It’s time for a paradigm shift. Moving away from victim blaming is a very good place to start.

* Here are some articles about how fluoroquinolones adversely effect lymphocytes (immune system cells) –

Nepal Medical College Journal, Genotoxic and cytotoxic effects of antibacterial drug, ciprofloxacin, on human lymphocytes in vitro”

Antimicrobial Agents and Chemotherapy, “Ciprofloxacin Induces an Immunomodulatory Stress Response in Human T Lymphocytes

 

flu tox get help you need banner click lisa

 

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8 thoughts on “What’s Poisoning You?

  1. lisal knarlson March 24, 2014 at 10:59 am Reply

    Great article Lisa. .I struggled with diet and exercise to fix my structural problems from Levaquin for almost 4 years, many diets, many stretches, with only marginal results and a lot of frustration- being accused of noncompliance, not following the right diet, the right supplements and the right stretches. Each new care provider whether allopathic or naturopathic had a new set of instructions. I have found myofascial release, visceral manipulation, lymphatic drainage to be much more effective in addressing the structural damage including connective tissue, tendon, muscle, nerve compression (look at the white parts in an illustration of anatomy). Connective tissue (fascia) holds organs like intestines, kidneys and liver in their proper position too. These therapies are a process so it didn’t work overnight for me but I have improved more in just a little over a year than in all 4 years prior combined.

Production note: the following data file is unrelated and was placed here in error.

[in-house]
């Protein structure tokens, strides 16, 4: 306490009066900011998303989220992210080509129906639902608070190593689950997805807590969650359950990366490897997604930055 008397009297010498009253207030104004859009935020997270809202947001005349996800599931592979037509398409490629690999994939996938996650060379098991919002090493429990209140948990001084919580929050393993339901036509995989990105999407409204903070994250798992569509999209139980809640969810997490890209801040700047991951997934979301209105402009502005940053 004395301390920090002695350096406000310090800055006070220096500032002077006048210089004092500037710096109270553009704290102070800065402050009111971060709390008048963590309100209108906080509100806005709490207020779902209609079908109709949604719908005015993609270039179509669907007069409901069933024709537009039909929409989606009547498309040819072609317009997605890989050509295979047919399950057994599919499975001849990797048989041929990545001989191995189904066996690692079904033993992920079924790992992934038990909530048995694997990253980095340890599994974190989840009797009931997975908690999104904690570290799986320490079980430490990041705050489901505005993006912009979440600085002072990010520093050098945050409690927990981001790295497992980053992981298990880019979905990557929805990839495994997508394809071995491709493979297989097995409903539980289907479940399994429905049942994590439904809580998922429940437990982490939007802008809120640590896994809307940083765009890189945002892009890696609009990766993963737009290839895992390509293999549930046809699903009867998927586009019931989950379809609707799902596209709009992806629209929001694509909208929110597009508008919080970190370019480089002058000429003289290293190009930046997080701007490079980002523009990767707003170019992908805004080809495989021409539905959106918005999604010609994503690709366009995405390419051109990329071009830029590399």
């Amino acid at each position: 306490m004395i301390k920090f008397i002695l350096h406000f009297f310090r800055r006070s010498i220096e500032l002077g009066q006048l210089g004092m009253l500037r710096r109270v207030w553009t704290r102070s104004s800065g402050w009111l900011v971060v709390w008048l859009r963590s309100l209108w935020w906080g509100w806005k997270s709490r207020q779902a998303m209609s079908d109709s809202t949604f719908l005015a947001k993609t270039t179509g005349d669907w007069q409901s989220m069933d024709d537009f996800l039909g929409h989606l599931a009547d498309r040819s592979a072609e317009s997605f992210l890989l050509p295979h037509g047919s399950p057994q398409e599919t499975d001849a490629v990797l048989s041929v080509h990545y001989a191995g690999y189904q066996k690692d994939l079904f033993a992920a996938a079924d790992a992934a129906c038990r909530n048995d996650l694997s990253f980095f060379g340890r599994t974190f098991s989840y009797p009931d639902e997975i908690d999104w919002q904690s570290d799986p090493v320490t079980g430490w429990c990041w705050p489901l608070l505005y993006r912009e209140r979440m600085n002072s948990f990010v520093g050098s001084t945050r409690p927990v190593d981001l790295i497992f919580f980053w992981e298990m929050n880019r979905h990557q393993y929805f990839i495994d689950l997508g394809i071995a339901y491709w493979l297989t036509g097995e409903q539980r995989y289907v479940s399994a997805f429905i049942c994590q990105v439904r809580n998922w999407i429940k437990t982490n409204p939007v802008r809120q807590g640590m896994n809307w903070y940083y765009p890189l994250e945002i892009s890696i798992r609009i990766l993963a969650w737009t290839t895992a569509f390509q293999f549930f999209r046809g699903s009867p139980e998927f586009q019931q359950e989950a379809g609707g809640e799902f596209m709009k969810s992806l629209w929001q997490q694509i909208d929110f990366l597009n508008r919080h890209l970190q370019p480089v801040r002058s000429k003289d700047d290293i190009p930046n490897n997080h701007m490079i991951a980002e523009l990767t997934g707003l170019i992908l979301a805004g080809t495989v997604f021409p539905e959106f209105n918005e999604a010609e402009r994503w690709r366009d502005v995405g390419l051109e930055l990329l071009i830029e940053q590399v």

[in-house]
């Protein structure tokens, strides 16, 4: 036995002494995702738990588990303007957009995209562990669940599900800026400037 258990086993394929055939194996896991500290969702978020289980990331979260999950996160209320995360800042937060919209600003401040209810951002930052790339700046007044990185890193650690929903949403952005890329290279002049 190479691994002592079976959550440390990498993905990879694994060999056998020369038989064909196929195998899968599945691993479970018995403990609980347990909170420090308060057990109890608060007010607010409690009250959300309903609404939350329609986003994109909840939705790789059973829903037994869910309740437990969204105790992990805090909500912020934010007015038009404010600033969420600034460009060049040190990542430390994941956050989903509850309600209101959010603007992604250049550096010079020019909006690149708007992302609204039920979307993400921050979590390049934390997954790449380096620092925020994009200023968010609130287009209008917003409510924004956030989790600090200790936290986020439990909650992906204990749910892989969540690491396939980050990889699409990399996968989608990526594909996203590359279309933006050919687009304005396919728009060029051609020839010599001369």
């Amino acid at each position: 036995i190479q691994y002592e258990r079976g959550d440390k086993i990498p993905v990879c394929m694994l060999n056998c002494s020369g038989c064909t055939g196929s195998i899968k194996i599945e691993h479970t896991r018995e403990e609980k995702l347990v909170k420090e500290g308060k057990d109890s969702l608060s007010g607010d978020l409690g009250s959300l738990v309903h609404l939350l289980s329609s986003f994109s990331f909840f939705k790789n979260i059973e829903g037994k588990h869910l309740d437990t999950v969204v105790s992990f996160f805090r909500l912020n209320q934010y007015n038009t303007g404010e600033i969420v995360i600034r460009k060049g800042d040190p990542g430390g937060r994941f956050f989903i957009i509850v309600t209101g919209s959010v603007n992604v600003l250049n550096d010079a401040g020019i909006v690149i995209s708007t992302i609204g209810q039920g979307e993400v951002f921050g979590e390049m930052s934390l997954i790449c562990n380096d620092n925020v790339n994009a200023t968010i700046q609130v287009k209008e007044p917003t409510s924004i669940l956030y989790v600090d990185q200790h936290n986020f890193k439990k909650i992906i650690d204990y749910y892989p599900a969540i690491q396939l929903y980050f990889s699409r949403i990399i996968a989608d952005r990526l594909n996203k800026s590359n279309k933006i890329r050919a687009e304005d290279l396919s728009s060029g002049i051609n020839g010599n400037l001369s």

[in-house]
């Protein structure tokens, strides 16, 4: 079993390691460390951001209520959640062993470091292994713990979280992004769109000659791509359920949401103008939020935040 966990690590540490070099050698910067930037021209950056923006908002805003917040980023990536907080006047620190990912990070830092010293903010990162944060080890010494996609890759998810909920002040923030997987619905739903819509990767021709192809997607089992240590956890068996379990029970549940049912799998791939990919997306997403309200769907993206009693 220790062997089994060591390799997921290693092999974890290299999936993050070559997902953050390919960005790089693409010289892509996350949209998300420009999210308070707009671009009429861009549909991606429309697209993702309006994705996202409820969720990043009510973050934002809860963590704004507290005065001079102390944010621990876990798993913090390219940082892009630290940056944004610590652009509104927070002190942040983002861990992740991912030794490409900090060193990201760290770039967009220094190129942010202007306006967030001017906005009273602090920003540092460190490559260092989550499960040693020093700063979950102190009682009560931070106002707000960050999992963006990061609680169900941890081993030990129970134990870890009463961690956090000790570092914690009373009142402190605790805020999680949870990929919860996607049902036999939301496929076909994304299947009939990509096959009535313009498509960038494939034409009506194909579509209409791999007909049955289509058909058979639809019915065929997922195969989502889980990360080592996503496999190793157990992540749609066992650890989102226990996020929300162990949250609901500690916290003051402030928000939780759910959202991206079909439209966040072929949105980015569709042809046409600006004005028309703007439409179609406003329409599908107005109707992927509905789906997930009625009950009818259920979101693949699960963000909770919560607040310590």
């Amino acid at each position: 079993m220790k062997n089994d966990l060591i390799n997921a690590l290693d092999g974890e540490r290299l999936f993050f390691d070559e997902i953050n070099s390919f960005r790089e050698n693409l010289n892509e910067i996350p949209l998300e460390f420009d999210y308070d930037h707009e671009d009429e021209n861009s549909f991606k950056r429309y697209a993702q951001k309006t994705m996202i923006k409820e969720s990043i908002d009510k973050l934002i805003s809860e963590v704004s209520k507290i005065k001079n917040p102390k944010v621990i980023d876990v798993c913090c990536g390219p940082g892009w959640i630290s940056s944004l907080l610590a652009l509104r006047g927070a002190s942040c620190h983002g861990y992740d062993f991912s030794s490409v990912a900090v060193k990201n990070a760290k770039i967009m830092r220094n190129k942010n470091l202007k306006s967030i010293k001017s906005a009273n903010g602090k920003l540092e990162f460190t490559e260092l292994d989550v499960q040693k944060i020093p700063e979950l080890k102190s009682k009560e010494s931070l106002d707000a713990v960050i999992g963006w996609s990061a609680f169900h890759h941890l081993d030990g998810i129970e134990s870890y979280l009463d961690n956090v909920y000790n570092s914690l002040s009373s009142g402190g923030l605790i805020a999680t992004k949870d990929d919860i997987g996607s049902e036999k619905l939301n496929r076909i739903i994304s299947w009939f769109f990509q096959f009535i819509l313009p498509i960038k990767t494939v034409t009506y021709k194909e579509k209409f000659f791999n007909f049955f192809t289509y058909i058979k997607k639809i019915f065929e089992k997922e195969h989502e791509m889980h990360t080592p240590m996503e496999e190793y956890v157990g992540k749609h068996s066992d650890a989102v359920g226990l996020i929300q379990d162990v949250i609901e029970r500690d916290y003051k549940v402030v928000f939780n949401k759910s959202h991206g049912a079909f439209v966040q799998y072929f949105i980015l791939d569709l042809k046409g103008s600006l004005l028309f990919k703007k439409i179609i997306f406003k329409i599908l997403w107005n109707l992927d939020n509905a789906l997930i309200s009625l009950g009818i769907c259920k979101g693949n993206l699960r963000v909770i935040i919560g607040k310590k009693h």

• Lisa Bloomquist March 24, 2014 at 3:31 pm Reply

      Thank you, Lisal! It’s difficult to find the treatments that work for you. All of us floxies are so different in both our symptoms and our treatments. I’m so glad that you have found a combination of therapies that are helping you!

      I’m sure that people generally mean well when they say, “have you tried going paleo?” or whatever. They tend not to understand that complex, multi-symptom issues like FQ toxicity aren’t easy to fix, and that if it was a matter of only eating the “right” things, we would all “cure” ourselves in a second.

  2. Marie March 25, 2014 at 2:16 am Reply

    Hello Lisa,

    First if all thank you so much for this website. Most of the stuff I’ve read on the internet has been terrifying but I really like your positive and constructive approach.

    I recently realised the symptoms I’ve been having for three months (peripheral neuropathy, joint and tendon pain, double vision, brain fog, anxiety etc etc) are probably due to cipro poisoning after being told I had an auto-immune syndrome (even though my lab results didn’t support that diagnosis).